The other major problem is that, particularly with how far the movie industry has grown since Garden State in terms of small-budget films exploring the now-well-trodden ground of delayed adulthood (see: Skeleton Twins and Laggies for two big examples from just this year). The themes explored in Wish I Was Here can feel tired at best and lazy at worst, and in a lot of ways the whole thing comes across as “my first indie movie”, particularly combined with how shallow and banal the character interactions often are. There’s a scene where Aidan and family walk proudly out of a wig store, his daughter in a bright, pink wig and his son with a superhero-style towel wrapped around his neck, clearly in defiance of society’s conventions, that feels like it was conceived before any of the writing was typed out. That feeling pervades the entire movie, where the broader ideas supersede the actual story details to the point that all we can do is accept the themes rather than embrace them.
I did think this was pretty funny, though:
One thing you might notice throughout Zach Braff’s adulthood trilogy is recurrent appearances by some of Braff’s actor friends. Though in different roles, it’s kind of fun to see these people “together again for the first time”, including Michael Weston, and especially Jim Parsons, whose career has obviously exploded in between roles in Garden State and Wish I Was Here. Braff obviously holds at least some regard for his friends and past work relationships, and this time around it’s enormously satisfying to see Donald Faison (from Scrubs) in a cameo role as an Aston Martin salesperson. Faison doesn’t get a whole lot to do, but he does get to play in one of the movie’s stronger scenes, and it’s almost reassuring to see Doctors Dorian and Turk once more sharing screen time given how good and endearing a show Scrubs ended up being. It just kind of makes you feel a little warmer and fuzzier inside to think that the two are also friends in real life.
The acting is all generally without fault despite the relative weakness of the source material, but the standouts are definitely Joey King and Pierce Gagnon as the two Bloom children, Grace and Tucker. Joey King’s Grace almost carries the film in her part as the devout Jewish daughter who convincingly shows the greatest amount of growth of anyone else in the movie, while Pierce Gagnon displays strong comedic timing with pretty much every line he’s given, making it easy to forget the malicious, telekinetic despot he’s destined to become.
Overall though, the characters are another area where Wish I Was Here falls short. In Garden State, the people that Andrew Largeman met, whether they were co-stars, secondary leads or background cast, all added to his journey, but in Wish I Was Here we’re pretty much down to family members only. In a way, that’s almost a cynical indictment on the whole married with kids existence (i.e., you lose all your friends), but more importantly, everyone that Largeman met in Garden State added a lot of colour and meaning to that film, whereas Wish I Was Here is populated mostly with typical character tropes.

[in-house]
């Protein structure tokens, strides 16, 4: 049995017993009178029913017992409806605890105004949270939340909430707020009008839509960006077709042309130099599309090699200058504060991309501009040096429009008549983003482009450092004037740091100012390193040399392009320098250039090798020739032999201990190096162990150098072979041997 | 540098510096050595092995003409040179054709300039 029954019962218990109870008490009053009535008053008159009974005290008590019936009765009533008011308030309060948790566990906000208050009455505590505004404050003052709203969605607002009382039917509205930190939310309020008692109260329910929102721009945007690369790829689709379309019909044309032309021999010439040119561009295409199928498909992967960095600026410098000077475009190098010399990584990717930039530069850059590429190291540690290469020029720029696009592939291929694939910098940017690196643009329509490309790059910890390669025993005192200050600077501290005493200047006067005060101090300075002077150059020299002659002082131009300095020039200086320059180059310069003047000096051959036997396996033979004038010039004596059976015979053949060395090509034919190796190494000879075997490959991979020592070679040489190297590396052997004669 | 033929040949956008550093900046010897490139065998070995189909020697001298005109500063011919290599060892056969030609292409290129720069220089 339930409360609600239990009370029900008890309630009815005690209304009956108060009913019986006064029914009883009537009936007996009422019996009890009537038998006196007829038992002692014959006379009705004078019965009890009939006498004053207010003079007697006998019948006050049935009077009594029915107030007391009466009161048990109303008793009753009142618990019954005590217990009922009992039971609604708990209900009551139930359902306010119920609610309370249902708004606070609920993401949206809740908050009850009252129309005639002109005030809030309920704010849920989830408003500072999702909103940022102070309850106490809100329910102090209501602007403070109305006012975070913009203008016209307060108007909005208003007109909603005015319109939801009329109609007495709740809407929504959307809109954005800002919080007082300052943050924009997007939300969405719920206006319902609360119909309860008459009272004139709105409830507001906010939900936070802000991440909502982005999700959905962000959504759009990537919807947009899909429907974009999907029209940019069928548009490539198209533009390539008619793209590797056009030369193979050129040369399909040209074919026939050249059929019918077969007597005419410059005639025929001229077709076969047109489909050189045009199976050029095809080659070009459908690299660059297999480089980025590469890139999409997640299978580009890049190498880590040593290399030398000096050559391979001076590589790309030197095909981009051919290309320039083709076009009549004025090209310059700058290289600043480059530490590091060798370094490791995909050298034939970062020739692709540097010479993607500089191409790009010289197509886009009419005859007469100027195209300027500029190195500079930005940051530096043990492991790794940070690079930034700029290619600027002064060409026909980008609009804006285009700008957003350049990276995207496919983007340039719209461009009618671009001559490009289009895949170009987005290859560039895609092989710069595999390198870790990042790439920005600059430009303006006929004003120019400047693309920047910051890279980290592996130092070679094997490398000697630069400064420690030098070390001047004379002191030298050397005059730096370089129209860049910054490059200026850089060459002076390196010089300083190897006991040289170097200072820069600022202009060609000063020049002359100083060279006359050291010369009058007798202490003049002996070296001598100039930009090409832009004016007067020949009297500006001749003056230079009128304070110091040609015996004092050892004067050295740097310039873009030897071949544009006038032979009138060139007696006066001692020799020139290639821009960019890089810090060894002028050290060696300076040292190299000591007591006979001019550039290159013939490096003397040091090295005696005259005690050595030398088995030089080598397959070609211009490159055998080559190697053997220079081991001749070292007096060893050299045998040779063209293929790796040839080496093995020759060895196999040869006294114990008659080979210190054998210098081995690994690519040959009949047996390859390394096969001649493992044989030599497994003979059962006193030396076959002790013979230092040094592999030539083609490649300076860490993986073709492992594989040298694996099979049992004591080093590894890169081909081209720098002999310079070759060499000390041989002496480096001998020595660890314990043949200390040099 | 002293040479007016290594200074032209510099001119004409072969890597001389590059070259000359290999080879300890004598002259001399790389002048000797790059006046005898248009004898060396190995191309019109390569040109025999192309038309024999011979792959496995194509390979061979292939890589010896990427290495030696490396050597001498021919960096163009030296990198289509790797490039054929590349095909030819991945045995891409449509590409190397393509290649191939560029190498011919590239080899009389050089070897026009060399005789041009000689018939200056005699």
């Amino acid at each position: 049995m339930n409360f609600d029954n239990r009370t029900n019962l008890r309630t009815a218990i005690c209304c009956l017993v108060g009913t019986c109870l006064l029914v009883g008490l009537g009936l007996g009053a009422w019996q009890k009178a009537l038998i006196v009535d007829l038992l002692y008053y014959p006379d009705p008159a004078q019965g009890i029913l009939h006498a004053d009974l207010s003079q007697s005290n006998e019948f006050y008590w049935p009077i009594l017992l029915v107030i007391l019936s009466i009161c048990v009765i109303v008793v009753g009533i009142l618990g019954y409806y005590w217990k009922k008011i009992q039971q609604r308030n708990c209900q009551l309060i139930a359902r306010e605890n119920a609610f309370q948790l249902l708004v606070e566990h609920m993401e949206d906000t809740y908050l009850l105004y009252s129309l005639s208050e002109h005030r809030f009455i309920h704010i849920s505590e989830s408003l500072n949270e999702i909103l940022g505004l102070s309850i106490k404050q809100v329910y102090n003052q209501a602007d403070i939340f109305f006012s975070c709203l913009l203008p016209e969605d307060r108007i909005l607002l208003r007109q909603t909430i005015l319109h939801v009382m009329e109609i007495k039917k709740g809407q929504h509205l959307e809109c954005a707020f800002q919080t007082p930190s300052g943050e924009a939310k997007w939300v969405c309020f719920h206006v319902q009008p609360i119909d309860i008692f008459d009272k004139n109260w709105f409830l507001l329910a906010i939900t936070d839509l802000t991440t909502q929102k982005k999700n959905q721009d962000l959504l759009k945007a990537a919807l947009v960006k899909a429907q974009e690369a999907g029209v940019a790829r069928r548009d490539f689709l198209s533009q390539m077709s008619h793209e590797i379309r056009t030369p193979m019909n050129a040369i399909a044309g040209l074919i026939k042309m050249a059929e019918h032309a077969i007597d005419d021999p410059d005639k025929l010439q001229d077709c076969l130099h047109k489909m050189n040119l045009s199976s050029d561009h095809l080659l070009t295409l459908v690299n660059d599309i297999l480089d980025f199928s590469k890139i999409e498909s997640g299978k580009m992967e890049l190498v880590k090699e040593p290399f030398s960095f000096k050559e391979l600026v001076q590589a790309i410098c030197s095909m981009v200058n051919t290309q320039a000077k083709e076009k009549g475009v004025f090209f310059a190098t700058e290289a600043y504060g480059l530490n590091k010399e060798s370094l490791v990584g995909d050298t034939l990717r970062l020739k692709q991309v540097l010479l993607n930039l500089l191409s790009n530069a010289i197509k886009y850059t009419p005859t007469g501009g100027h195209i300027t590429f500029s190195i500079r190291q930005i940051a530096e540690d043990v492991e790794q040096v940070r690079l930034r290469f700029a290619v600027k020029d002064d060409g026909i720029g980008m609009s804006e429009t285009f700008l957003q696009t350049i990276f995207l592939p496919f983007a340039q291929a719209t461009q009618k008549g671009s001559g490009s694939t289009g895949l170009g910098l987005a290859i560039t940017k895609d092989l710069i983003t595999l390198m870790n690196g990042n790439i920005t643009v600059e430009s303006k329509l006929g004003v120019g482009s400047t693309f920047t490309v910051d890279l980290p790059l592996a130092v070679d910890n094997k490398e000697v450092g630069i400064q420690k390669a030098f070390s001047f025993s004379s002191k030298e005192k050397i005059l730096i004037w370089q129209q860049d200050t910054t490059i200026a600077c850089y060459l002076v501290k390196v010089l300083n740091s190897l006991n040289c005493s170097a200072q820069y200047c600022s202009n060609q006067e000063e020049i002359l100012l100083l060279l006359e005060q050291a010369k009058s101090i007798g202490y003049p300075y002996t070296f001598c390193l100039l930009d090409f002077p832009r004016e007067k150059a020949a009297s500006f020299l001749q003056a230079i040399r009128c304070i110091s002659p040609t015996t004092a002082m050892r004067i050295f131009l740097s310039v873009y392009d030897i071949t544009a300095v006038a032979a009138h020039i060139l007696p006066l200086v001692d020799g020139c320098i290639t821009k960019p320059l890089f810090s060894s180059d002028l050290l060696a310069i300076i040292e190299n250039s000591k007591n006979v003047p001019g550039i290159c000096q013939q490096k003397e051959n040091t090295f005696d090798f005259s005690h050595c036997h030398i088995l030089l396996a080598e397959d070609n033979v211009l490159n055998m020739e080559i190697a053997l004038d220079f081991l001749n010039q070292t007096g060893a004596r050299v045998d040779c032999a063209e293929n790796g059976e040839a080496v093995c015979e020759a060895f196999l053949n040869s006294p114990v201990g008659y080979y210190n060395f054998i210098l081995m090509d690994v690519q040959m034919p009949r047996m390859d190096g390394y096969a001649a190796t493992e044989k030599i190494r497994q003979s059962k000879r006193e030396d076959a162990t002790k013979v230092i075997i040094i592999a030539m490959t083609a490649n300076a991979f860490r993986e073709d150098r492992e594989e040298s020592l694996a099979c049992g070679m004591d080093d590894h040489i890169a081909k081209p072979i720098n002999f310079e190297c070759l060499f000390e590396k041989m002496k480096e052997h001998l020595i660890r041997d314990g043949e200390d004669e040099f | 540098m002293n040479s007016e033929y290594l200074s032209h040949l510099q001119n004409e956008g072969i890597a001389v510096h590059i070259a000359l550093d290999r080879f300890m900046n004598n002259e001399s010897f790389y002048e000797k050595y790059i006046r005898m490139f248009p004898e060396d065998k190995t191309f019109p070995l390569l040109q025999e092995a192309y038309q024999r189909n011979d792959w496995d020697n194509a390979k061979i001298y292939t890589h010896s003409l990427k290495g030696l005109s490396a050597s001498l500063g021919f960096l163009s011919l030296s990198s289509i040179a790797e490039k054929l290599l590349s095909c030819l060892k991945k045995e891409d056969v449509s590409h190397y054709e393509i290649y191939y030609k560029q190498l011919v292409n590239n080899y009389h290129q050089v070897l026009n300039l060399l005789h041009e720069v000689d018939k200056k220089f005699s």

Zach Braff gets a lot of crap from a lot of passive observers, and I think I know why that is. It’s true that his movies have been angsty, manchild fantasies about everybody being worth something and themes that tell us it’s okay to be satisfied with chronic underachievement, but he’s also a relatively clever and funny performer and it’s not like his movies don’t have a point to make. Sometimes it seems like the very act of writing about male feelings is a self-defeating exercise that’s best left only to your most private moments, and while that sentiment makes Braff an easy target, I think the real reason he gets so much crap is because he’s just one of those guys. Look at him — he’s just one of those skinny, slightly effeminate guys, who’s annoying for no reason, and like the Tobey Maguire’s and Aziz Ansari’s of the world, some people just can’t help but kick sand in their faces while threatening that they’d smash them if they weren’t worried about their skinny frames drying up and blowing away.
When it comes to Wish I Was Here, however, it’s almost impossible to watch without immediately seeing how much better it should have been. Not just because it’s shallow and underwritten, not just because it feels insincere and tired, but mostly because Braff’s Garden State, for all its emo vulnerabilities and “all-the-feels” trappings, is so much better. The pacing is better, the soundtrack is better, the gags are sharper, the whole tone feels a lot more on point, every moment and feeling is earned, and the whole thing feels a lot tighter and able to effectively articulate its message. Frankly, Braff was also a lot cuter back then, and honestly that helped a little bit too. Wish I Was Here represents a real regression in Braff’s work, and it comes across as a piece created by a semi-famous, mildly cynical movie star only peripherally aware of real life rather than the promising new creator who still remembers what it’s really like.
Wish I Was Here final score: 5.5